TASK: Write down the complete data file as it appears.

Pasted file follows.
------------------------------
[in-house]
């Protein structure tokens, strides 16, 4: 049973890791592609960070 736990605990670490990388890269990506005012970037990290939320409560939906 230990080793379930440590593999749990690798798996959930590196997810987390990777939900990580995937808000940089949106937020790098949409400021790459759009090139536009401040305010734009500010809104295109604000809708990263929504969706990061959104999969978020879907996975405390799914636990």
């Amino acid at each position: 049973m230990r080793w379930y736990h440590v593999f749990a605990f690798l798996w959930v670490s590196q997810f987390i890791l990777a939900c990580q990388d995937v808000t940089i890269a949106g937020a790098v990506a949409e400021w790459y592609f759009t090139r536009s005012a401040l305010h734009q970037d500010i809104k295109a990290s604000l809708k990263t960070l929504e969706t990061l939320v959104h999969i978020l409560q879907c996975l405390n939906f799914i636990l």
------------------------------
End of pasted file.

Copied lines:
[in-house]
């Protein structure tokens, strides 16, 4: 049973890791592609960070 736990605990670490990388890269990506005012970037990290939320409560939906 230990080793379930440590593999749990690798798996959930590196997810987390990777939900990580995937808000940089949106937020790098949409400021790459759009090139536009401040305010734009500010809104295109604000809708990263929504969706990061959104999969978020879907996975405390799914636990």
């Amino acid at each position: 049973m230990r080793w379930y736990h440590v593999f749990a605990f690798l798996w959930v670490s590196q997810f987390i890791l990777a939900c990580q990388d995937v808000t940089i890269a949106g937020a790098v990506a949409e400021w790459y592609f759009t090139r536009s005012a401040l305010h734009q970037d500010i809104k295109a990290s604000l809708k990263t960070l929504e969706t990061l939320v959104h999969i978020l409560q879907c996975l405390n939906f799914i636990l």